Step 3: Swing the tip of the left needle behind the work and rescue those free stitches, crossing them behind the work.
Step 4: Return the first two stitches on the right needle (originally the third and fourth stitches of the cable) to the left hand needle and worked as indicated.
To work a 2/2 LC, the procedure is just the same, but you pick up the third and fourth stitches on the left needle from the back instead of the front, and cross the stitches the opposite way.
I hope you can see that simple cables can be worked without a cable needle fairly easily. But what about more complicated cables, like those dreaded 2/1/2 versions where you slide 2 stitches to one cable needle on one side of the work, the next stitch to another cable needle on the other side of the work, and then k2, p1 from second cable needle, k2 from first cable needle? You can still work these without the cable needle(s), but they are a bit trickier.
Here’s how to work a 2/1/2 RPC (right purl cross):
Step 1: Work to cable – there should be five stitches for this cable in total, presenting as two knit stitches, one purl stitch, and two knit stitches. Slide the tip of the left needle through stiches 3, 4 and 5 (purl stitch and last two knit stitches) from the front of the work.
Step 2: Slide all five stitches of the cable off the left needle, trapping the two free stitches against the right needle with your forefinger.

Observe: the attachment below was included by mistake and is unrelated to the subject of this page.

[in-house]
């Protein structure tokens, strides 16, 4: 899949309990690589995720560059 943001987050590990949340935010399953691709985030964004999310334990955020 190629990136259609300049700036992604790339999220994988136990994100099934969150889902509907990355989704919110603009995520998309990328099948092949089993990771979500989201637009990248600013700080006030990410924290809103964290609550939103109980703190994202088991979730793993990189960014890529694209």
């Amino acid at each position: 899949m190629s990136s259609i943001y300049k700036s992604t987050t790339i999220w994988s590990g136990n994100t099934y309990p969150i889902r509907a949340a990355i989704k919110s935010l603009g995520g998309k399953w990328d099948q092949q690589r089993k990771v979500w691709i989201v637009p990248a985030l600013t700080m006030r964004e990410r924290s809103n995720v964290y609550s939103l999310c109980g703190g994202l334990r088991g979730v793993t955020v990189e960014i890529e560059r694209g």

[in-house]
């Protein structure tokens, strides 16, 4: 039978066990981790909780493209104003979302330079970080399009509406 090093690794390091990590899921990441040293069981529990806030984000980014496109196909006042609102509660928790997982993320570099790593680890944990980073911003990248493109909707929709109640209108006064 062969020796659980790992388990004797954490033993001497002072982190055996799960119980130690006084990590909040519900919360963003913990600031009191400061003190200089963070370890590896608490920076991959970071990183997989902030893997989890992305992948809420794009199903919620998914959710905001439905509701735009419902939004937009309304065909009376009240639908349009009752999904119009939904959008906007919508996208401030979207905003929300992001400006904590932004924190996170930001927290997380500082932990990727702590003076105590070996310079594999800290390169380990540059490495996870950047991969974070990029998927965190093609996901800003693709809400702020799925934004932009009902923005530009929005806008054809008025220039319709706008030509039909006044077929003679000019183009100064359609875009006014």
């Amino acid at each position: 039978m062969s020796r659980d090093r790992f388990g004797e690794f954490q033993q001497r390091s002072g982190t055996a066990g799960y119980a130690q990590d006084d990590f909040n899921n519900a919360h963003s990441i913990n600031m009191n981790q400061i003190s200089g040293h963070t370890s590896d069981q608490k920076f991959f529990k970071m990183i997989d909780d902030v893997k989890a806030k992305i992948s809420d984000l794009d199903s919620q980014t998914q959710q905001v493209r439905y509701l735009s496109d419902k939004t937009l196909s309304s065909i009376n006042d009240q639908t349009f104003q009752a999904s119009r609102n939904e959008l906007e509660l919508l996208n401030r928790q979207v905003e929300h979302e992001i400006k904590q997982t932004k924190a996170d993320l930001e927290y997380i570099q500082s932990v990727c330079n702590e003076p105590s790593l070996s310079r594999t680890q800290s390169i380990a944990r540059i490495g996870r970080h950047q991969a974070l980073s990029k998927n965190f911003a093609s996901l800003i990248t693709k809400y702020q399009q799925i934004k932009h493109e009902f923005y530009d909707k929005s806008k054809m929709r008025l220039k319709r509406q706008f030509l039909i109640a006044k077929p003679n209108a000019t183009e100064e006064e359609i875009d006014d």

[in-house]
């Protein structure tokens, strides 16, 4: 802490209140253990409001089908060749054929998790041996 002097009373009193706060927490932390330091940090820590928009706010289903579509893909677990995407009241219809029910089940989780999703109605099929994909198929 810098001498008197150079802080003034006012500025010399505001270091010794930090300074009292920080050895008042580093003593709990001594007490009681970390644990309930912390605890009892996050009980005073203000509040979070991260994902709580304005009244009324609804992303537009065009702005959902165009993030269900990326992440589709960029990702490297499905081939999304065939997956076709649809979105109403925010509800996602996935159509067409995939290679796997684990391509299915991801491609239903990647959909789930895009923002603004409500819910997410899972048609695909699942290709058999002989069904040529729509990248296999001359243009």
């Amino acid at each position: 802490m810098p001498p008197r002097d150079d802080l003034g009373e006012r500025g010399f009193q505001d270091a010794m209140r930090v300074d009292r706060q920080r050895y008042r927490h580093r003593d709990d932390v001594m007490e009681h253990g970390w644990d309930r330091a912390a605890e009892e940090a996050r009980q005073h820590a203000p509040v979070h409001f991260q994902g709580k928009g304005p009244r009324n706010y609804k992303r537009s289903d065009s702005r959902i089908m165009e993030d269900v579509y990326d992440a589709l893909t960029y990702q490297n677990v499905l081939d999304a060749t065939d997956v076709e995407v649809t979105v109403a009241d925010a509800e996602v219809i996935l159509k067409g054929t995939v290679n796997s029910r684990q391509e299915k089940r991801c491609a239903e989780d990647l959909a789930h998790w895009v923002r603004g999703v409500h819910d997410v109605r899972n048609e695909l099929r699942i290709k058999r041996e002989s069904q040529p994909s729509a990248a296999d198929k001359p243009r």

Step 3: Insert the tip of the left needle through the two free stitches and cross them behind the three remaining cable stitches.
Step 4: Now insert the tip of the left needle into the purl stitch from the back of the work and slide the purl stitch and two knit stitches off the right needle, trapping those free knit stitches against the left needle.
Step 5: Insert the tip of the right needle through those two free stitches, crossing them over the rest of the cable, and return them to the left hand needle.
You’ll now work k2, p1, k2, but because the order of the stitches on the needle has been rearranged, you’ll end up with a lovely cable cross, performed entirely without cable needles!
The key things to remember when doing cables without a cable needle for the first few times are to take it slow and relax – those free stitches won’t go anywhere unless a sudden movement or sharp tug makes them get scared and run away. Don’t rush and don’t panic, and before you know it you’ll be whizzing through your cable projects at enviable speed, with many fewer lost cable needles!